"`"In determining the constitutional adequacy of pretrial identification, the central question is whether, under the totality of the circumstances, the identification was reliable." Brazell v. State, 369 So. 2d 25, 28 (Ala.Cr.App.1978). One man show-ups are, by their very nature, suggestive. Weatherford v. State, 369 So. 2d 863 (Ala. Cr.App.1979), cert. denied, 369 So. 2d 873 (Ala.1979). However, this does not necessarily mean that show-ups are unduly suggestive. Cooley v. State, 439 So. 2d 193 (Ala.Cr.App.1983). Alabama case law has consistently recognized that one man show-ups are an important part of efficient police work and generally show how well the police do their job. Conducted as soon as possible after the commission of the crime, they are a reliable, accurate, and constitutionally acceptable identification procedure. Hobbs v. State, 401 So. 2d 276 (Ala.Cr.App.1981); Carter v. State, 340 So. 2d 94 (Ala.Cr.App.1976); Robinson v. State, 55 Ala.App. 658, 318 So. 2d 354 (Ala. Cr.App.1975); see also, Bates v. United States, 132 U.S.App.D.C. 36, 405 F.2d 1104 (1968). An identification deprives the accused of due process of law only where the procedure used is so "impermissibly suggestive as to give rise to a very substantial likelihood of irreparable misidentification." Simmons v. United States, 390 U.S. 377, 88 S. Ct. 967, 971, 19 L. Ed. 2d 1247, 1253 (1968).' "Allison v. State, 485 So. 2d 799, 801 (Ala. Cr.App.1986) (emphasis original)." "In evaluating the possibility of misidentification, the United States Supreme *998 Court, in Neil v. Biggers, 409 U.S. 188, 93 S. Ct. 375, 34 L. Ed. 2d 401 (1972), set forth the following five factors to be considered: "`[1] the opportunity of the witness to view the criminal at the time of the crime, [2] the witness' degree of attention, [3] the accuracy of the witness' prior description of the criminal, [4] the level of certainty demonstrated by the witness at the confrontation, and [5] the length of time between the crime and the confrontation.' "Neil, 409 U.S. at 199, 93 S. Ct. at 382, 34 L. Ed. 2d at 411."

Here, Officer Barnwell observed the appellant running from the general area of Jones's house immediately after receiving the call regarding a burglary in process. Odessa Jones had ample time to observe the appellant while he was in her house. Officer Barnwell brought the appellant to Jones's house and she identified the appellant as one of the robbers within minutes of the robbery. The trial court correctly denied the appellant's motion to hold a hearing outside the presence of the jury on this issue. The victim's identification was reliable and the circumstances surrounding the identification were not impermissibly suggestive.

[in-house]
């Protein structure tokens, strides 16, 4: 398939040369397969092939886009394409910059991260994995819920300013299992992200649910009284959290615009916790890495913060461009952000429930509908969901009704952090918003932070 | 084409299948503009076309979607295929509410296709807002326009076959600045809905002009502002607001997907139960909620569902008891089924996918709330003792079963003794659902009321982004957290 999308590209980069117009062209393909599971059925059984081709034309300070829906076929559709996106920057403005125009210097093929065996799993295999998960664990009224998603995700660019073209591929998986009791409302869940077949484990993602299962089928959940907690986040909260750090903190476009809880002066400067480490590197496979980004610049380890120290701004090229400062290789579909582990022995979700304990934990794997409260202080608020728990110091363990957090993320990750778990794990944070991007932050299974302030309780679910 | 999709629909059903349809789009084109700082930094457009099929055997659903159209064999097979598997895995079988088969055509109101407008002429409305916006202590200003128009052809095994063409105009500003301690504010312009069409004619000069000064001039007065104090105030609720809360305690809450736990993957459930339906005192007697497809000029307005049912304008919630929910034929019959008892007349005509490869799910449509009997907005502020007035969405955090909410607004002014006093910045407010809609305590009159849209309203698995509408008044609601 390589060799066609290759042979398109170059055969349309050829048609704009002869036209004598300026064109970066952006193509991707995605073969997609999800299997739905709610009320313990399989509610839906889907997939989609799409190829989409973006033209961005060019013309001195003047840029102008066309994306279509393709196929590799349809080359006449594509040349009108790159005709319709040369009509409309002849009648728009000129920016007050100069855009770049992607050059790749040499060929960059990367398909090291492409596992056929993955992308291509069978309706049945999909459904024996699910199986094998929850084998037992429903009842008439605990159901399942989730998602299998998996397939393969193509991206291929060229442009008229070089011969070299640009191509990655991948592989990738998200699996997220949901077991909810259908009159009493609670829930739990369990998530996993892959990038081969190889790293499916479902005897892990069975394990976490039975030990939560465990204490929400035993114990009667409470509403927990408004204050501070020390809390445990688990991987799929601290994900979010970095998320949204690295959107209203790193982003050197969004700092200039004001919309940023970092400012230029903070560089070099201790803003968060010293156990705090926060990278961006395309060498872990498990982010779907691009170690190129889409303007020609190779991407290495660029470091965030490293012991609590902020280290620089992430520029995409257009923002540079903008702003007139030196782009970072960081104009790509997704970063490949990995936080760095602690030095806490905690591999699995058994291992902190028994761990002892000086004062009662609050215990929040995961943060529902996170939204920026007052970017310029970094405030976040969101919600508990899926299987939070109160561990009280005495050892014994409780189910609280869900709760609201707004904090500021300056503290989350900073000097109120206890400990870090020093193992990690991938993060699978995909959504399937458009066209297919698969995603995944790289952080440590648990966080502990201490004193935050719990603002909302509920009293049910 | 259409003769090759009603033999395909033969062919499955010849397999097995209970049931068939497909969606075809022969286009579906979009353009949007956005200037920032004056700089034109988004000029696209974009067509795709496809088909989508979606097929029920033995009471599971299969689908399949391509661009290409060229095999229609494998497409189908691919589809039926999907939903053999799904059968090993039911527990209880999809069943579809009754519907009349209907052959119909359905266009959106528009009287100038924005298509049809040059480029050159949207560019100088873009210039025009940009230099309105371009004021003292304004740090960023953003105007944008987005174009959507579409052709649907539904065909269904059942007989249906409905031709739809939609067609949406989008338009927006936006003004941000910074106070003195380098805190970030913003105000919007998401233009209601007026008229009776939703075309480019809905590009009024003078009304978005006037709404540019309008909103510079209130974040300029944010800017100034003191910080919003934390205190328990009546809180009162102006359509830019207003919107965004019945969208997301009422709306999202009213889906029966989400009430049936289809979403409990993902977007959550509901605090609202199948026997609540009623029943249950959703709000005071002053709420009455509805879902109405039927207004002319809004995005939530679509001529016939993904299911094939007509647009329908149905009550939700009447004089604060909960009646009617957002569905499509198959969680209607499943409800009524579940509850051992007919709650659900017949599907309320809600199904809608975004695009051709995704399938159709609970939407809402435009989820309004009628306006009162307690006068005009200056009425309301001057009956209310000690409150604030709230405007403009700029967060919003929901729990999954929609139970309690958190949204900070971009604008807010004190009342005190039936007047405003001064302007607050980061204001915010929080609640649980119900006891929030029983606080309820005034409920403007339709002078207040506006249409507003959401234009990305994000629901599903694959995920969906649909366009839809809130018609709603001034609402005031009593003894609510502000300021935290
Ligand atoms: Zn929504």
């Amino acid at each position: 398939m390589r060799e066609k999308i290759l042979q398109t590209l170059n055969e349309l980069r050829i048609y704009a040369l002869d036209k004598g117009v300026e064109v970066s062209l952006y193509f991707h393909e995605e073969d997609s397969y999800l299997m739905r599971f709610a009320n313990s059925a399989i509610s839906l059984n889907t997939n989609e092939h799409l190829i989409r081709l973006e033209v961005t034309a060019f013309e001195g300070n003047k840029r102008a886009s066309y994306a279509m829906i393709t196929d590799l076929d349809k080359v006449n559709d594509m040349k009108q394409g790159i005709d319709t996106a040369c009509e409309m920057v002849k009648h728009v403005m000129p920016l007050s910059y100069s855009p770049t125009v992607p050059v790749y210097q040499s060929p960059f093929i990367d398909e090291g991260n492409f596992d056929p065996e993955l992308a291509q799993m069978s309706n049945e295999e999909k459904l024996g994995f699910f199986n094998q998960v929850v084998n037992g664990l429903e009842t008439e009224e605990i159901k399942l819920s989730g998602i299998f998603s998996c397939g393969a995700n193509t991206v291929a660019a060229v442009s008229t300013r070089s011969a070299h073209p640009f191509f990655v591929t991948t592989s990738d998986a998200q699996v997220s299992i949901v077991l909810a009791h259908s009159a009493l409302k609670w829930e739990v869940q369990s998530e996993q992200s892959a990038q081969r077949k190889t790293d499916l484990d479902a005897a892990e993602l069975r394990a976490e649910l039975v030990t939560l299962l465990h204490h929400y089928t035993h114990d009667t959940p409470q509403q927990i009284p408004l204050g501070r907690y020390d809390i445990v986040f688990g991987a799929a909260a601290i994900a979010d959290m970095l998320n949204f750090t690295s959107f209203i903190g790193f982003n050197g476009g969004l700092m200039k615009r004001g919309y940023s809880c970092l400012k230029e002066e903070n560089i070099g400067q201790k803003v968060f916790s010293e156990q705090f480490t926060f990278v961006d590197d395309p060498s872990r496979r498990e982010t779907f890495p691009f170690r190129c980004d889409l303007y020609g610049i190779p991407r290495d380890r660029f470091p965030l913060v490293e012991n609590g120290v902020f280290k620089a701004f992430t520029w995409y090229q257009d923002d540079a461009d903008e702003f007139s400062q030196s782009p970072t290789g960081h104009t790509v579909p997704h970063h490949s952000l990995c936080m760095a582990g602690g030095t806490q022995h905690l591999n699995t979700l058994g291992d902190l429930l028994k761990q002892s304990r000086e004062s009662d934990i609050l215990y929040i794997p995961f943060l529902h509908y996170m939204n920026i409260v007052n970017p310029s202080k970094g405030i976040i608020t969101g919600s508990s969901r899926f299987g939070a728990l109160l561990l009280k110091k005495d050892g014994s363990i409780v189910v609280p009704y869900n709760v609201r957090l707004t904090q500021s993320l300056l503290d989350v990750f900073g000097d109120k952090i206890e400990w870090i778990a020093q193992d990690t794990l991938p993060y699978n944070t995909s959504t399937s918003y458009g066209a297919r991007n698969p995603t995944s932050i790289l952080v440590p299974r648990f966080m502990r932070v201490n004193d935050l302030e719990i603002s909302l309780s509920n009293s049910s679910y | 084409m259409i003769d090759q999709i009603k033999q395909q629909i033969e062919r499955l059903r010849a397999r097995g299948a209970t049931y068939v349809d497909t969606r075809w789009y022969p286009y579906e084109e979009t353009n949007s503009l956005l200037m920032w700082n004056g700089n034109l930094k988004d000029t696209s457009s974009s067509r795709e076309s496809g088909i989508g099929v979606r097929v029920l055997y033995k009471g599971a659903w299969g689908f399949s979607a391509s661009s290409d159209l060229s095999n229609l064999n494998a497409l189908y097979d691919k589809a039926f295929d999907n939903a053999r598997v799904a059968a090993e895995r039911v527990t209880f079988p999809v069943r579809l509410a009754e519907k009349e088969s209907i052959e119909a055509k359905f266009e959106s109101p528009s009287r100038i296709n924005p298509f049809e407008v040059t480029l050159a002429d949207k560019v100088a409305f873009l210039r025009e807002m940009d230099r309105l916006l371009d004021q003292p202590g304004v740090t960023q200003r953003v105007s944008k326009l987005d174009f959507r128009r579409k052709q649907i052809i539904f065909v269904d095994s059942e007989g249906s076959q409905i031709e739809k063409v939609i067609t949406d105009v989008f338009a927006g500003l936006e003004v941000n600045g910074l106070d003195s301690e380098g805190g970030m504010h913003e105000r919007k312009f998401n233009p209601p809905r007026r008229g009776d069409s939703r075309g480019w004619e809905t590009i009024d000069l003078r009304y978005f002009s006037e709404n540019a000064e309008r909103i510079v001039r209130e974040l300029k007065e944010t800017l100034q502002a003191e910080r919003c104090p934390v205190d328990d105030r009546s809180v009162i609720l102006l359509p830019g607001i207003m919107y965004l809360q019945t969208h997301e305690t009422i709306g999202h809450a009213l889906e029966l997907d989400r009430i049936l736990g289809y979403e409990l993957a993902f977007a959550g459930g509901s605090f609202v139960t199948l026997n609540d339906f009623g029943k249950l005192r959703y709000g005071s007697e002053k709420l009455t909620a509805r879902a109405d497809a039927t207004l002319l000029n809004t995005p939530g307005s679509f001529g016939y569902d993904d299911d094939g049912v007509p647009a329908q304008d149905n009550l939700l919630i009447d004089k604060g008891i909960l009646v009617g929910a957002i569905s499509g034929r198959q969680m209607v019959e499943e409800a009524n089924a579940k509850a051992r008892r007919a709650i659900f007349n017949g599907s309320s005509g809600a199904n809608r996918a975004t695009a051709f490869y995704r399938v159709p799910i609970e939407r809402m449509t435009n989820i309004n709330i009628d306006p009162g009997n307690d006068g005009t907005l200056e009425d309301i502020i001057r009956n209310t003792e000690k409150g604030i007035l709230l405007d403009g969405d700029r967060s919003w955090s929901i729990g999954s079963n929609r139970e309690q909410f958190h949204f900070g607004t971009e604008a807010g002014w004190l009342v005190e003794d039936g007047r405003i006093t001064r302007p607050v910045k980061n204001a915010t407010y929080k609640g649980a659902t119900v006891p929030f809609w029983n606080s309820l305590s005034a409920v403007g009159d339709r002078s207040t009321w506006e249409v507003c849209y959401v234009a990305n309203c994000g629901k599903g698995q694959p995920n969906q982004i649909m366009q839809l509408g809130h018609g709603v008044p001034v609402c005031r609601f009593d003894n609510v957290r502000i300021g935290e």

The appellant finally contends that the trial court erred in denying his motion for a judgment of acquittal because, he says, the evidence presented to the jury was insufficient to support a conviction of robbery in the first degree.

"In determining whether there is sufficient evidence to support the verdict of the jury and the judgment of the trial court, we must accept as true the evidence introduced by the state, accord the state all legitimate inferences therefrom, and view the evidence in the light most favorable to the prosecution. McMillian v. State, 594 So. 2d 1253 (Ala.Cr.App.1991); Faircloth v. State, 471 So. 2d 485 (Ala.Cr.App.1984), aff'd, 471 So. 2d 493 (Ala.1985); Cumbo v. State, 368 So. 2d 871 (Ala.Cr.App.1978), cert. denied, 368 So. 2d 877 (Ala.1979)."

Underwood v. State, 646 So. 2d 692, 695 (Ala. Cr.App.1993).

Two eyewitnesses, the victim and her daughter, identified the appellant as one of the robbers. The state presented sufficient evidence for the jury to find the appellant guilty of robbery in the first degree. We will not substitute our judgment for that of the jury. Owens v. State, 597 So. 2d 734, 737 (Ala.Cr.App.1992).

For the foregoing reasons, the judgment in this case is due to be, and it is hereby, affirmed.


All the Judges concur.